Setting my 2019 Race Schedule

My word of the year is challenge, and that’s something I’ve been focusing on as I set my race schedule for the year. I’ve had the races for the first half of the year pretty well locked down – a few olympics as tune-up and rehearsal for my big goal, IM 70.3 Ohio. But that only takes me through July. July is when my race season started last year, thanks to injury and surgery.

I started looking at what will come after July, with the idea of a challenge in the back of my mind.

I decided I wanted to finally tackle the series challenge with a local race group, which means doing at least five of their races. I’ve already got three on my schedule, so adding two more doesn’t sound too bad.

One thing I’ve never done is a back to back triathlon, racing both Saturday and Sunday. I’ve done it with half marathons, but not in a few years. So an added challenge for the year is going to be a Saturday olympic and Sunday sprint. The hardest part is going to be getting out of bed both days, I suspect!

So as of right now, here’s what I’m looking at:

  • 4/20 – Rumpus in Bumpass Olympic
  • 5/11 – Kinetic Olympic
  • 5/25 – Swimfest 4500
  • 6/15 – General Smallwood Olympic
  • 7/28 – 70.3 Ohio
  • 8/24 – Farm to Fork Fondo (tentative)
  • 9/7-8 – Patriot’s Olympic and Sprint (tentative)
  • 10/13 – Army Ten Miler (tentative)
  • 12/1 – Space Coast Half Marathon

The “tentative” just means that I haven’t plunked down the cash yet for the race. I’m also thinking I’ll add some more running races in the fall, maybe the Baltimore half, which I haven’t run in years. I should also pick up some 10ks here and there as time permits.

Given how little I raced last year, this feels like a lot, but I’m excited to tackle the challenge. I love the camaraderie of racing, and I’m looking forward to getting back out there.

The Prevalence of Cheating at Races

tswedensky / Pixabay

I’ve talked about cheating at races before, including about the people I’ve seen cheating at Disney races. But it seems to be an ongoing problem. If you aren’t already following Marathon Investigation, you should. Derek does an amazing job calling out cheaters at races. While his articles do typically focus on people who are cheating and winning awards or cheating to get into the Boston Marathon, he does also post about the average cheater, the person who wasn’t going to win anyway, but decides to cheat in some way.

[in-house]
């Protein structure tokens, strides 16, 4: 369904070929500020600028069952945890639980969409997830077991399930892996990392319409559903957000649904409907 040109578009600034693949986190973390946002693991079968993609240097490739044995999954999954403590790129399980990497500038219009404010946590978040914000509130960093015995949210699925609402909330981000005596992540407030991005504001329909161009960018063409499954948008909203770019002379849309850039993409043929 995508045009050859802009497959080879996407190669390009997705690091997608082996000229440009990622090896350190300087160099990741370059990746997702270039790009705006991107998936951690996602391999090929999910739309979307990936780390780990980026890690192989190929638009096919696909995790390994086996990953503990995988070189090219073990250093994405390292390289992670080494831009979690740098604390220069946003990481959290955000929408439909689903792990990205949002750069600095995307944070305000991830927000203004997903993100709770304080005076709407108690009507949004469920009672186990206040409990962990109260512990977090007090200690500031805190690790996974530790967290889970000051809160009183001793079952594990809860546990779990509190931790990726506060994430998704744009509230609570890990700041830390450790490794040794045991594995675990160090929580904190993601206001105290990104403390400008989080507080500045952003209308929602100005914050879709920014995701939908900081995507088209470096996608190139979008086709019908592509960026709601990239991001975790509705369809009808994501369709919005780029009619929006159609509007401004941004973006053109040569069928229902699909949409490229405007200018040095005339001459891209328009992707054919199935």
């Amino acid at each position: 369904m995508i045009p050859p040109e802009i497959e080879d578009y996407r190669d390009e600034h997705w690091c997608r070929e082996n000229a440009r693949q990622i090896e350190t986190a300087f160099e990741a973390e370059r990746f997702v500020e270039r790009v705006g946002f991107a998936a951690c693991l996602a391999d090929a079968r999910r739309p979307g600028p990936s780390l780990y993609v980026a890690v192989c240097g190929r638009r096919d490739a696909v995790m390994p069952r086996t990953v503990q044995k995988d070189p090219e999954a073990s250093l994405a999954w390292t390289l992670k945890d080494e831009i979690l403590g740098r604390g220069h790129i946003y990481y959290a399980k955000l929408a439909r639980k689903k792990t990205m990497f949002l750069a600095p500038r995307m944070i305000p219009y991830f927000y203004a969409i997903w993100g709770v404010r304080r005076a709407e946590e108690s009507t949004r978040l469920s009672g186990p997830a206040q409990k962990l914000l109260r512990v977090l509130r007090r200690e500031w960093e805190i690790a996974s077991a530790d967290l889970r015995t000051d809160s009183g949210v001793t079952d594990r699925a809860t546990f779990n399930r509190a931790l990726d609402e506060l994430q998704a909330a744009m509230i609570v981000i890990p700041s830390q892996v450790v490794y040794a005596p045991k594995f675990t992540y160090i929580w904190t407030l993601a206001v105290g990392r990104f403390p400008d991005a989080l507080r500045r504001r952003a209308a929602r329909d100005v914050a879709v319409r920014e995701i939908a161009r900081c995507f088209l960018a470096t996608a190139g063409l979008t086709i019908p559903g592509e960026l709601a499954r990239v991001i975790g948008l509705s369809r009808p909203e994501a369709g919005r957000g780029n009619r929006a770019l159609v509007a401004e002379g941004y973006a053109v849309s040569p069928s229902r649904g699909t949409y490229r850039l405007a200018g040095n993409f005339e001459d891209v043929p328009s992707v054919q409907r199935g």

There are a couple of different types of cheating. You have course cutters, who just refuse to complete the distance. You have people who create fake race bibs, either copying a friend’s or finding a photo online and using it to print a bib. Then there are the extra creative cheaters, like the people who turn a race into a relay, so one person starts the course, then they sneakily swap bibs, and another person finishes.

In this kind of information age, I’m always shocked by people who try to cheat and then deny it when they get called out. Not only should there be tracking data from a timing chip provided by the race, but frequently there are photos, and oftentimes, runners also have GPS data from their watches or phones.

Timing chips are never perfect. In recent years, I’ve had two different races where timing chip data was an issue. In one, my chip just didn’t register. In the other, I lost my chip taking off my wetsuit and didn’t realize it. But in both, I had GPS data to prove that I completed the entire race. I was never questioned on it, but if I had been, I had the information to back it up.

(I used to joke that no one would look at my results and think I was cheating, but I’ve come to see that that isn’t true – people aren’t just cheating to qualify for awards, they’re cheating just to get a finisher’s medal, which seems absolutely insane.)